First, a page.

You don't want to be a leader

We live in a culture where "leadership" is the ultimate. It's a linear path that everyone is on, from peon to president. Only a select few ever reach the promised land. The rest give up or die trying.

I think this is a complete load of crap. Here are four reasons:

1. Not everyone is cut out to be a leader. Why is it that we take amazing practitioners (engineers, artists, hard- workers) and "promote" them to leadership status? Somehow we think that if someone is great at something, they'll be really great at leading other people to do the same thing. This is completely false. While leadership skills can be sharpened, leaders are born, not made. Some of the best leaders in a given field have no ability to actually do the task. Likewise, some of the best practitioners in a given field have no ability to lead others. This practice of turning practitioners into leaders (a) produces poor leadership and (b) removes amazing practitioners from the field. Now our mission fails and our team is frustrated.

2. True leadership isn't glamorous. It's a frustrating, thankless job. We mistakenly define "leadership" as being in charge of people. The more people you're in charge of, the more important you are = the better leader you are. That's not leadership. True leadership is stepping into a firing range, raising your hands, and shouting something that will probably get you shot with the hope that, just maybe, people will hear the truth in what you're saying and change their direction. But there's a good chance you'll just get blown to smithereens. Most leaders become martyrs. Only a few see results. But a true leader is motivated by the potential of their cause succeeding, not by the number of people who might someday answer to them. There's no glamour. It's a life of frustration and rejection and constantly feeling mis- judged. It's always having to dump on your poor spouse who happens to be the only person who believes in you.

3. "Leaders" are fat, slow, and accomplish nothing. Isn't this why we want to be a leader? Because it's the life! Once you reach "leader" status, people do what you tell them to do. They give you the affirmation you need. You can lead from a golf course with a few txts to a subordinate while they do all of the grunt work. But you can feel it nagging in the back of your mind... what if everyone realizes I'm really doing absolutely nothing? The world will go on. And that's exactly what happens when you die. Do you really want that? Not to mention you're bored out of your mind - that's why you're on the golf course, isn't it? You have to simulate adventure. Meanwhile you fantasize about the days when you used to actually do something. You didn't have any money and no one respected you, but at least then you could respect yourself. Now you live in constant fear of being deemed obsolete. Your new job is to protect your position. So you call meetings...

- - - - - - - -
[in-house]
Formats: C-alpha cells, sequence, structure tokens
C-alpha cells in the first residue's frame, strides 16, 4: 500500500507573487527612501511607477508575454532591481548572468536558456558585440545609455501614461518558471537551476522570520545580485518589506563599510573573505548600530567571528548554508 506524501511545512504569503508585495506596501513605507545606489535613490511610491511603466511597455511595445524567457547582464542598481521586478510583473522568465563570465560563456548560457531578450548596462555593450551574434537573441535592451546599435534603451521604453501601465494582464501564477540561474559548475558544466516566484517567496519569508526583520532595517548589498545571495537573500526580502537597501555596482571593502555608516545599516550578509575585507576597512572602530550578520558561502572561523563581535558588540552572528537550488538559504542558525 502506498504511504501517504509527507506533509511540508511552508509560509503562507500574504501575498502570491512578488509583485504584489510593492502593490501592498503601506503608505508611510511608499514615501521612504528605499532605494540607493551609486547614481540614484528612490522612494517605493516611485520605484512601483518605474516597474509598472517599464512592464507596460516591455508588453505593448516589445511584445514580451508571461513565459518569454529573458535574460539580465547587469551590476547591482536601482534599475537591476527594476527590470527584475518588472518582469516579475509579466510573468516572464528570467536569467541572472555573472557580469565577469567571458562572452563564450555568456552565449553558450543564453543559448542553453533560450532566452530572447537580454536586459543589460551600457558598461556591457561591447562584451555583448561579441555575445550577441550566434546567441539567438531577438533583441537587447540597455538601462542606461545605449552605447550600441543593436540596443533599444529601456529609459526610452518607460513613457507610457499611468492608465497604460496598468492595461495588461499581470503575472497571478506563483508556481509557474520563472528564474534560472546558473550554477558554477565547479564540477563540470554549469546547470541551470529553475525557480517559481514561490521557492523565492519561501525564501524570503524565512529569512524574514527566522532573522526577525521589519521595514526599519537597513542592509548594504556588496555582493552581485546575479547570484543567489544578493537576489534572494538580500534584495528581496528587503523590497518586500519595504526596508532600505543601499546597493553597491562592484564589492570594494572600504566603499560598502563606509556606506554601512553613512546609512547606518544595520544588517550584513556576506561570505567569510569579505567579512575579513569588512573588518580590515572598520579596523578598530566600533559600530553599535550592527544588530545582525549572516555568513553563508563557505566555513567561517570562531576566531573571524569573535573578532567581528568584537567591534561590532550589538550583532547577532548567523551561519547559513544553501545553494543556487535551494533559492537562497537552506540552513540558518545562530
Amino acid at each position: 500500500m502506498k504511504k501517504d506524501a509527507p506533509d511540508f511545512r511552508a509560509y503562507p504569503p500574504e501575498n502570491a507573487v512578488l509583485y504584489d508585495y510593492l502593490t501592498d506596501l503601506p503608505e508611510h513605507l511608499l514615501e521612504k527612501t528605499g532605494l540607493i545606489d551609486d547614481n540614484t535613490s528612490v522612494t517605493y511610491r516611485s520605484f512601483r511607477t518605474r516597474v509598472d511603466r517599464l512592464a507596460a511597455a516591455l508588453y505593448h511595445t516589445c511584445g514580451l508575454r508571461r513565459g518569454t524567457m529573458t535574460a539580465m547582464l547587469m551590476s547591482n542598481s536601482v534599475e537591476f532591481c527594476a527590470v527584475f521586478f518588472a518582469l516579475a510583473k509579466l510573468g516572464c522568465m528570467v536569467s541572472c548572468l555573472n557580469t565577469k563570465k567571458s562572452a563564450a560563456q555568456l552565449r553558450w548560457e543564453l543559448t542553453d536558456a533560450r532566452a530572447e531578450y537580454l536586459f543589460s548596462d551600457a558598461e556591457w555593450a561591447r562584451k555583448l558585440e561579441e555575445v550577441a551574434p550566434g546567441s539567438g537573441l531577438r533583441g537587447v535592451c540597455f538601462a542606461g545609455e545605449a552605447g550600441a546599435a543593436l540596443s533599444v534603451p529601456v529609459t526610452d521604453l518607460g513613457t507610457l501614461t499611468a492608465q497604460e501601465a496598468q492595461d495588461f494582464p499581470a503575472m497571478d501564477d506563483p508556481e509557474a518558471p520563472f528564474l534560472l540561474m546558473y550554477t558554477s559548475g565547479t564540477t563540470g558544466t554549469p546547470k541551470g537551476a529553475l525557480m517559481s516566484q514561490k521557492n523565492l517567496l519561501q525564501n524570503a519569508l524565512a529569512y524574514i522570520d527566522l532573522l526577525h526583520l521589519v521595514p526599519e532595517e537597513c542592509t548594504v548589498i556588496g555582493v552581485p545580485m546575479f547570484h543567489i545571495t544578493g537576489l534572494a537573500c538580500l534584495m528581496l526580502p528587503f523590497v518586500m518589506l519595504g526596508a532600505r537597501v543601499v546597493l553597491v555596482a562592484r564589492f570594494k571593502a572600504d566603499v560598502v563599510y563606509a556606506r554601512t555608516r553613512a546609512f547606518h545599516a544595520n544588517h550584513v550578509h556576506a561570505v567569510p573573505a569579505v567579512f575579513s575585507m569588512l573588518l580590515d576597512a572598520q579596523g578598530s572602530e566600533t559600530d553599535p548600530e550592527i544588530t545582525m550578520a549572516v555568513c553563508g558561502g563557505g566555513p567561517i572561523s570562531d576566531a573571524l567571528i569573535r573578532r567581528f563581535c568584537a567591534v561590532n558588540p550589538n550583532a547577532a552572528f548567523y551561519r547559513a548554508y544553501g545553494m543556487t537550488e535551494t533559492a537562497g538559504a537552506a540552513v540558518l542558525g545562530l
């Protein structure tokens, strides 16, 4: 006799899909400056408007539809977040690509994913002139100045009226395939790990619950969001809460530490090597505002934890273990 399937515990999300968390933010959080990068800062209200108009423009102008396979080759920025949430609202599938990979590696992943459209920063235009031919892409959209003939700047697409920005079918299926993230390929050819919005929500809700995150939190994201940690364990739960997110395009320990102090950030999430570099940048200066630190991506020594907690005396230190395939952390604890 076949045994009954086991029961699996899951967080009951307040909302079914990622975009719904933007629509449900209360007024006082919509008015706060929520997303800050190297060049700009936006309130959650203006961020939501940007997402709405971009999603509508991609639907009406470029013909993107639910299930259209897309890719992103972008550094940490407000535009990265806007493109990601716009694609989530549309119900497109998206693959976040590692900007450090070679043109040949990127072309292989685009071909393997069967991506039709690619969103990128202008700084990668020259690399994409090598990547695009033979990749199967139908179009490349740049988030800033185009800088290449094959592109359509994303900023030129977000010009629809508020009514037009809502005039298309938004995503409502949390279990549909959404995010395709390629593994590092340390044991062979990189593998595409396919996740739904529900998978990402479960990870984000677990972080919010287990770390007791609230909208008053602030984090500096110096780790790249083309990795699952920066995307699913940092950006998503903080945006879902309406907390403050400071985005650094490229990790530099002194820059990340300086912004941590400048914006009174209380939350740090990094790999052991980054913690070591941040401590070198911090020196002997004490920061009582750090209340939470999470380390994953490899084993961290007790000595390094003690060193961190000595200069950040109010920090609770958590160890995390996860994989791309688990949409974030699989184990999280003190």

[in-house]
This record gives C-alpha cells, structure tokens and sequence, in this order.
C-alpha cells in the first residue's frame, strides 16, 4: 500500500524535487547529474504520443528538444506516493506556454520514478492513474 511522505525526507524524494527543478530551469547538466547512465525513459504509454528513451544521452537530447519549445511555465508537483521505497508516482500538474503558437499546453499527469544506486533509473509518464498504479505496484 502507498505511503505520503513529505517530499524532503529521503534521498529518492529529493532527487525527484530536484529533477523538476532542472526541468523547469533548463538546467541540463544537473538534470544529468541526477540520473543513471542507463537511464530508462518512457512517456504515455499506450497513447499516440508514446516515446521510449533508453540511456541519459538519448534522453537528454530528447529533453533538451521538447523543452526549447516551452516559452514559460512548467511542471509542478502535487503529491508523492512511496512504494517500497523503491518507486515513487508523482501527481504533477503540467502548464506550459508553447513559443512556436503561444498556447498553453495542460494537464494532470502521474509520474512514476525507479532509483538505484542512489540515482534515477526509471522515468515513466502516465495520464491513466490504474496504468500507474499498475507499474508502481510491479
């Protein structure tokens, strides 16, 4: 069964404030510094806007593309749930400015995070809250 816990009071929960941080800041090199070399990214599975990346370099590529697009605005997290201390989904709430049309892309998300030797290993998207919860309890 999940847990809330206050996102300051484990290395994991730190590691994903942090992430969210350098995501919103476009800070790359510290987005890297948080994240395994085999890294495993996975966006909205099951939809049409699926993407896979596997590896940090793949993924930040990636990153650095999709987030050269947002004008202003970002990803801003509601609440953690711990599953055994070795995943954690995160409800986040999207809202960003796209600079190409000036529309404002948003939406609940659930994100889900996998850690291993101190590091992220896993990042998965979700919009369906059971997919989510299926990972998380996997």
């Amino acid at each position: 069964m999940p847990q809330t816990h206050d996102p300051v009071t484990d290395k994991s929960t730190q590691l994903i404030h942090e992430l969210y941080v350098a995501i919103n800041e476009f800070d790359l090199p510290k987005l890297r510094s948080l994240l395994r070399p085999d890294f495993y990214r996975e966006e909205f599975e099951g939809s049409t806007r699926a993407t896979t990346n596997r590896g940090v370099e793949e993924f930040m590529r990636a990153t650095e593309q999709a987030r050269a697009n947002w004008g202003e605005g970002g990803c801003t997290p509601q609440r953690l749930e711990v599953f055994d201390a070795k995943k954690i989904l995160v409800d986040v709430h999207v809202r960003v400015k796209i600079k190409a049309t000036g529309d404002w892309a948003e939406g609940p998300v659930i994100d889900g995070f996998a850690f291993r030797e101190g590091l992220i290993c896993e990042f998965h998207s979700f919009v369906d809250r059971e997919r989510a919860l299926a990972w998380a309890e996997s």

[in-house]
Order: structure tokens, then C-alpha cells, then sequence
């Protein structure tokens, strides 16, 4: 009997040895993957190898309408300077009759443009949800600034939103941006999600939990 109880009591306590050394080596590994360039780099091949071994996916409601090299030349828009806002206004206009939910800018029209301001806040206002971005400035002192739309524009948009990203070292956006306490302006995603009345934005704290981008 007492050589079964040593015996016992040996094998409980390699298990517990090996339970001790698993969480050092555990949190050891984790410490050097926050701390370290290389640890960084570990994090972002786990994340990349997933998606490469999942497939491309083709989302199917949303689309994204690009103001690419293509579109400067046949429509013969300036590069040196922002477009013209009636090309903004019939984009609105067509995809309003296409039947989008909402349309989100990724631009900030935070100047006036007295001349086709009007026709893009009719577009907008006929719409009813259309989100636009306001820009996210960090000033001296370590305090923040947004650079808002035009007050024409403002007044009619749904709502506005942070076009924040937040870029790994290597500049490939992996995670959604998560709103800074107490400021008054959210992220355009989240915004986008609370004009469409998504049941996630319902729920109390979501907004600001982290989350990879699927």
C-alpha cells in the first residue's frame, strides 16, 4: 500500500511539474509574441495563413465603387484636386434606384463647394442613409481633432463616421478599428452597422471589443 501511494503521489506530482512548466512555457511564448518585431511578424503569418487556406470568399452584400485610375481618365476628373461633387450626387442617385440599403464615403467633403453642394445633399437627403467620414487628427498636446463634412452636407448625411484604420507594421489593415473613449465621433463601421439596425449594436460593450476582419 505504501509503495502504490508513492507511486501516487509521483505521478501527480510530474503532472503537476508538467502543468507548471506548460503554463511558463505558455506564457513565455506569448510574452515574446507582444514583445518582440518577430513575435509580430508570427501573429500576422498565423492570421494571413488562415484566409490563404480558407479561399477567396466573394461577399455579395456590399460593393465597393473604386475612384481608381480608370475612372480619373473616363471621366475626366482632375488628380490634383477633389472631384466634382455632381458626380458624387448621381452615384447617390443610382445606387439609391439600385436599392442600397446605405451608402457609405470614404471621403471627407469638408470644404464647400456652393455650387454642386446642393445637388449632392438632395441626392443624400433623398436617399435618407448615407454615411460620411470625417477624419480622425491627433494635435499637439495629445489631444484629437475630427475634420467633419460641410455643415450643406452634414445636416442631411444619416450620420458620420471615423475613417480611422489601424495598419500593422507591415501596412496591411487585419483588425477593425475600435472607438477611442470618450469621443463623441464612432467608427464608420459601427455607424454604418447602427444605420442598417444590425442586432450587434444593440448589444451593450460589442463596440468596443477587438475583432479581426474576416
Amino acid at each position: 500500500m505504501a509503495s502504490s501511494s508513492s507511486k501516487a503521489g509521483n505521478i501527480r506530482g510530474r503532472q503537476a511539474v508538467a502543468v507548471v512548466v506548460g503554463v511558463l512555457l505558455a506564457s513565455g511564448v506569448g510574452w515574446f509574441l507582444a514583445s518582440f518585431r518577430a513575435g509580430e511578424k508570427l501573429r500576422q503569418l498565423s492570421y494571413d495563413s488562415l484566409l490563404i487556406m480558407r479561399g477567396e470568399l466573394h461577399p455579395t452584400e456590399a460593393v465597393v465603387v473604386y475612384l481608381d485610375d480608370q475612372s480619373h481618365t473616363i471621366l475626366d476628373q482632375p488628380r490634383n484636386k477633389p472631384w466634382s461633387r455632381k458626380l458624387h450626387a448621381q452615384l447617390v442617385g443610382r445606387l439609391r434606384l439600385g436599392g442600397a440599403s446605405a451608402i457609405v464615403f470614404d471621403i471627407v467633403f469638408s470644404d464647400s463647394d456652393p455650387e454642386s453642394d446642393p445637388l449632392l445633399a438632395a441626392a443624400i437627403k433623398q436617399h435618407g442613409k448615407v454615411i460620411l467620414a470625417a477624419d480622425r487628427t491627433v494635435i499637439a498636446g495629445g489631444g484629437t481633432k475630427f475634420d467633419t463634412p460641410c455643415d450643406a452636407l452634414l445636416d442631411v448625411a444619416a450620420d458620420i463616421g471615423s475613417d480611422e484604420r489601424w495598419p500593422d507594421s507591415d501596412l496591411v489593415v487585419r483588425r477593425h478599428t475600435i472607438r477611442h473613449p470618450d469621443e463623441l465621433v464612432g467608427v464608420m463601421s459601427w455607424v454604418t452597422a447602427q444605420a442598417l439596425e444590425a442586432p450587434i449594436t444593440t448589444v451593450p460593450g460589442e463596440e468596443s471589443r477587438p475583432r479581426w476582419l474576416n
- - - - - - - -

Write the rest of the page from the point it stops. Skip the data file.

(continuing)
People don't actually want to be leaders. They want to be dictators and celebrities. This is something else entirely. In the New Testament (Mark 10) some of Jesus' disciples ask to be second-in-command. His first response: "You have no idea what you're asking for. It's a life of pain. Do you really want that?" Their response: A naive "yep!". Jesus' second response: "Well, that seat is reserved for someone else - you're not it." He goes on to say their idea of leadership is backwards. It's not to rule people - it's to serve them.

Leading is a hard life of servitude and rejection, not of power and control.

If you're supposed to be a leader, move forward with a realistic expectation of what that means. You may never see results, but you'll die if you don't try. You have no choice. Drop your guard, step into the firing range, and say what you need to say... daily.

If you're not a leader but have found yourself in a leadership position or feel yourself being dragged along the path that will eventually take you there, get the heck out. Go back to doing what you were made for - not what people are guilting you into. Contrary to popular belief, there is not a shortage of leaders in this world. There are just as many as have been born.


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